Other search operations met more tragic fates. From the list of 52 mostly-Syrian migrant workers that ARM compiled, only two survived, two were never found, and 48 died. 

During these sustained search operations, ARM confronted the carceral logic of kafala which made it hard and at times impossible to look for and identify missing persons. 

Many migrant domestic workers are forced to renounce their papers to escape abusive work environments, do not have family, friends, community, and access to telecommunications services, and are unknown in the neighborhoods where they work. As such, tools and resources to track them down in emergencies are scarce, making rescue efforts exceptionally challenging.

To this day, the real death toll of the explosion is unknown, and the official tally of the deceased and the missing remains incomplete. Non-Lebanese victims are primarily the ones excluded from the official figure of 191 killed, which the Ministry of Public Health last updated in September 2020. The Public Source estimates at least 252 people may have been killed by the blast.

Untold stories may be buried in the debris of the explosion, especially in Karantina, the port-adjacent, devastated working-class neighborhood that has long been a refuge for migrants and refugees because of affordable communal rent.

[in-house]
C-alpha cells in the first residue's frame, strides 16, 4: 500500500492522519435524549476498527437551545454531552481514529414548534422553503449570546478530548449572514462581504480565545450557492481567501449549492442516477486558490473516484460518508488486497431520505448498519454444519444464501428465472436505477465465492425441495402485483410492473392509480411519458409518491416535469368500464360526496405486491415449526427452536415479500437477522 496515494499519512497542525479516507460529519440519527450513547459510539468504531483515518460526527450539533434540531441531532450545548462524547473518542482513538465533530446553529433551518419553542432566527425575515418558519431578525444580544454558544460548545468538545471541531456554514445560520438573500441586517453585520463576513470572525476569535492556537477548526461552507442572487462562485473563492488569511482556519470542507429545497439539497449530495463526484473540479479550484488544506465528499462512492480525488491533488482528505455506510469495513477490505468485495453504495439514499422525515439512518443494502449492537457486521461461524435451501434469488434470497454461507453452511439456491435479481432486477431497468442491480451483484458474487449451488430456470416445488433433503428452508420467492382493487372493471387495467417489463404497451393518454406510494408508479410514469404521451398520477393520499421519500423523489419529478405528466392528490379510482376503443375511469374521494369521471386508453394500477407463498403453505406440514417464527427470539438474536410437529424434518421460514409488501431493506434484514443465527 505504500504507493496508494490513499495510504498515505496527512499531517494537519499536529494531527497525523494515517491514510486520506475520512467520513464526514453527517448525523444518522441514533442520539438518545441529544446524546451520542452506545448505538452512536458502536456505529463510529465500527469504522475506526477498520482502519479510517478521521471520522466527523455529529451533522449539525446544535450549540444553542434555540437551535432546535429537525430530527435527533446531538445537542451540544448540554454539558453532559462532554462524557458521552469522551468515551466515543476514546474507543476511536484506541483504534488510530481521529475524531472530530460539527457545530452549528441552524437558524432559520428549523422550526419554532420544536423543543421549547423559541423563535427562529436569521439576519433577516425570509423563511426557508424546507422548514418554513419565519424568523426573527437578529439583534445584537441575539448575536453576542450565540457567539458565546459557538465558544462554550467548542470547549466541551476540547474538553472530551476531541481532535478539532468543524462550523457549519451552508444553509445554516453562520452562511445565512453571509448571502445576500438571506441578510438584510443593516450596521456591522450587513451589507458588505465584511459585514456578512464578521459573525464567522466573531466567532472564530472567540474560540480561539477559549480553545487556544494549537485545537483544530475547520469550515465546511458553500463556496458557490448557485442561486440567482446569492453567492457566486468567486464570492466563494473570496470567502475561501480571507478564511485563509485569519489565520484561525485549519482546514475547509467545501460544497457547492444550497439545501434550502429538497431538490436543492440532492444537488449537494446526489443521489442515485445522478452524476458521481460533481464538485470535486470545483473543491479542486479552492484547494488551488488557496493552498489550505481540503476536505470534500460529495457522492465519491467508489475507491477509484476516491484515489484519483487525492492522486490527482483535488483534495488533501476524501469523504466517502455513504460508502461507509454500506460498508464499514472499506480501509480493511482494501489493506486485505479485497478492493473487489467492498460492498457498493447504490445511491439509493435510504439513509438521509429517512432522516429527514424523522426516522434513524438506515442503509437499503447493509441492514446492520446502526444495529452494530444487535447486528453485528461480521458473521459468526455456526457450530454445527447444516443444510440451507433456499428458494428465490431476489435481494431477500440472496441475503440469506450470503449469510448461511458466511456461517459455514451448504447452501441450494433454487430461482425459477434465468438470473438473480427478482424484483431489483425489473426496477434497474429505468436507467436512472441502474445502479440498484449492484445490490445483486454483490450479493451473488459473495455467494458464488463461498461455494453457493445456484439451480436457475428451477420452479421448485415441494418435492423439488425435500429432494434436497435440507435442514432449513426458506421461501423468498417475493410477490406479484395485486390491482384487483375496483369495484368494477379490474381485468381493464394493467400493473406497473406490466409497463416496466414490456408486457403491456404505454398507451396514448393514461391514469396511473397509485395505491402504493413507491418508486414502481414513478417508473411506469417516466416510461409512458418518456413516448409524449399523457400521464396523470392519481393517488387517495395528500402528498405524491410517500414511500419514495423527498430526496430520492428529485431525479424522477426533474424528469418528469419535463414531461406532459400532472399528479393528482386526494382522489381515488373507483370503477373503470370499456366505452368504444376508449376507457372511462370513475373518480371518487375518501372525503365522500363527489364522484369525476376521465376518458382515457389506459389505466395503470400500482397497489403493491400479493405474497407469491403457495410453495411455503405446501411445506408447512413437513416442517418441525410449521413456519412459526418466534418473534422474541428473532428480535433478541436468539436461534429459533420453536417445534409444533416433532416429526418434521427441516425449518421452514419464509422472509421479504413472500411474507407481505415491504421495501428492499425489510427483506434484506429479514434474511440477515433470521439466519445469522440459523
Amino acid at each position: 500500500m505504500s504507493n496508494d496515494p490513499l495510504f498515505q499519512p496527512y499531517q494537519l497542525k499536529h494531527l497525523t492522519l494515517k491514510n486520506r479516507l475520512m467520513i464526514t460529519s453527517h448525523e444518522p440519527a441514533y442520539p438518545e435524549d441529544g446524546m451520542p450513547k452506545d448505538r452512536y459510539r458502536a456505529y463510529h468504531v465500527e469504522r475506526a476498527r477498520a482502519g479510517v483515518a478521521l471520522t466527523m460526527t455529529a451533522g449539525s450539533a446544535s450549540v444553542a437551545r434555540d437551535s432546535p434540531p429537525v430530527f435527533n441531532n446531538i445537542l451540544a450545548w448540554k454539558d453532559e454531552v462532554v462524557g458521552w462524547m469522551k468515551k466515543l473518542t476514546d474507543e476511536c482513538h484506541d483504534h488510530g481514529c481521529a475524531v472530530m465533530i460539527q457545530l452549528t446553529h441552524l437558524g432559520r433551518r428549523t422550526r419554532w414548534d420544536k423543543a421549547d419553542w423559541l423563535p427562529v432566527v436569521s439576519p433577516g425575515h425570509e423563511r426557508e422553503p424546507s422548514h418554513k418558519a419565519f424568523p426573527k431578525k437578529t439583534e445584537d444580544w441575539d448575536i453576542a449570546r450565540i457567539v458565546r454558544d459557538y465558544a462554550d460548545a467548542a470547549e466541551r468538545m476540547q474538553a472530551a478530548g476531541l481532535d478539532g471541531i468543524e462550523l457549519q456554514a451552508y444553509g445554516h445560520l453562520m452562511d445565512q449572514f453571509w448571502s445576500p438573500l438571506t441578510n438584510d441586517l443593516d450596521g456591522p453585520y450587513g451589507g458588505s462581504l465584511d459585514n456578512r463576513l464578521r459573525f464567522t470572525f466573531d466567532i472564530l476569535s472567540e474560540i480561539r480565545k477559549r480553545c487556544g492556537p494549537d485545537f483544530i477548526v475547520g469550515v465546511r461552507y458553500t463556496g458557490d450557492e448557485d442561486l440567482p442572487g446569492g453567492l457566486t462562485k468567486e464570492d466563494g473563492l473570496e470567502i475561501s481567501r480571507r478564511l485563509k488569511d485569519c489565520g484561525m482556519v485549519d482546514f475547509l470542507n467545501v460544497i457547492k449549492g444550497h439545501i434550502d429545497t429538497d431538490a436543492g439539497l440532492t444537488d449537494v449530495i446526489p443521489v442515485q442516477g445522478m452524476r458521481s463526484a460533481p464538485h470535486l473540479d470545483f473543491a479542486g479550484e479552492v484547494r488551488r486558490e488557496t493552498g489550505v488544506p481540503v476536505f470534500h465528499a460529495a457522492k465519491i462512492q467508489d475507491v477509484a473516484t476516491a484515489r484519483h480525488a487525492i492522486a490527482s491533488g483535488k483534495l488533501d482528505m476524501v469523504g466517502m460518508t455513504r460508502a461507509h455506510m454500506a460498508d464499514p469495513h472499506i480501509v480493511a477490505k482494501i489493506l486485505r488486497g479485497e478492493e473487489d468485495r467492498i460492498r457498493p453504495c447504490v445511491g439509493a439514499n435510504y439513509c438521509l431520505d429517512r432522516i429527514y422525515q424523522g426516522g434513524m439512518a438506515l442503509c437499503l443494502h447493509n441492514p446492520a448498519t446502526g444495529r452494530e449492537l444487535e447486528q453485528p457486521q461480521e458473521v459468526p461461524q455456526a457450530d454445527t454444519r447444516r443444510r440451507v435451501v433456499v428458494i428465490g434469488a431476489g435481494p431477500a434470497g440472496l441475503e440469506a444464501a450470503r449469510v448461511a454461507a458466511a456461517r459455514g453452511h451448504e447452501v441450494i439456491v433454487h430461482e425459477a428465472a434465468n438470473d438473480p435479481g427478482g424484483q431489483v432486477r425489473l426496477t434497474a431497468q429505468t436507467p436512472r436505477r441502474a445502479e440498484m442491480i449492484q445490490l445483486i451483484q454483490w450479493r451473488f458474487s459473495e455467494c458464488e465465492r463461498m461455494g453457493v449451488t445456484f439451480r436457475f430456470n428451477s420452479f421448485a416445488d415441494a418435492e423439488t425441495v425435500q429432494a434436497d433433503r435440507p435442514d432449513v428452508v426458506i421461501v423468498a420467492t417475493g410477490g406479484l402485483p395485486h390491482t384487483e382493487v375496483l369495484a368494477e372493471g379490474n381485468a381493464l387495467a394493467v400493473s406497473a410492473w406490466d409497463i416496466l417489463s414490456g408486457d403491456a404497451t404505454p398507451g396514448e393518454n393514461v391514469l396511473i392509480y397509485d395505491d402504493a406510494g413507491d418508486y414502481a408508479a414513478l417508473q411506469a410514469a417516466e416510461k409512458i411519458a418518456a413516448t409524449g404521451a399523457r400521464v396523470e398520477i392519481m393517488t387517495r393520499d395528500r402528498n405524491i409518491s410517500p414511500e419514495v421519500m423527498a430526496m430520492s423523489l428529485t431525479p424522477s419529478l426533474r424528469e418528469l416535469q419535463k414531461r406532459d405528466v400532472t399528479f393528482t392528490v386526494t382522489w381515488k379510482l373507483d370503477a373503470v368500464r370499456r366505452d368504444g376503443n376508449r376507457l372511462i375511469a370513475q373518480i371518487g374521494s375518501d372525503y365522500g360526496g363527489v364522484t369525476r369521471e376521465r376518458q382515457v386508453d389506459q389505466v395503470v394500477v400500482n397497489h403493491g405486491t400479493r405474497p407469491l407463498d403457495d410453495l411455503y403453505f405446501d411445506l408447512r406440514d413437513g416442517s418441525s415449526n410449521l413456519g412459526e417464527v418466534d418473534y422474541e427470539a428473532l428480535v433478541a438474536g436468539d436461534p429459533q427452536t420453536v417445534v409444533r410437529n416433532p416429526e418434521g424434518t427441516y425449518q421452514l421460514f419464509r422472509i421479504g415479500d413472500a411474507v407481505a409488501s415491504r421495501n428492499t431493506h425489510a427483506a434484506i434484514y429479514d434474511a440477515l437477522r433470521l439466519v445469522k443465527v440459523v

Some of the victims of the blast, especially from this area, have not been counted among the injured, missing, or dead.

On August 4, at 6:07pm, Amine, who works around the port in the Lebanese capital, happened to be far from his workplace. Some of his friends were not as lucky.

“Some of them were on their day off,” he told the aid and humanitarian agency Concern Worldwide, “and what we do on our day off is we go there [close to the port] and hang out at the bar, act like customers. But some of them lost their lives [that day].”

He has five friends who are “not on the official victims’ list.”

Moreover, from the 48 migrant workers on ARM’s list who died, 28 were never included in the official “list of martyrs.”

These absences reflect the position of migrant workers, asylum seekers, and refugees in the eyes of the Lebanese state. They are systematically dehumanized, in peace and stability, in crisis and tragedy, in life and death.

The government’s response to the blast fell very short, as was expected. The army was tasked with food distribution and the Ministry of Health issued a circular to treat the injured for free. 

Although the governmental decree did not discriminate against and exclude the non-Lebanese according to Youmna Makhlouf, a lawyer and researcher with the Legal Agenda, in practice migrant workers were denied access both to food and free treatment.

Untold stories may be buried in the debris of the explosion, especially in Karantina, the port-adjacent, devastated working-class neighborhood that has long been a refuge for migrants and refugees because of affordable communal rent.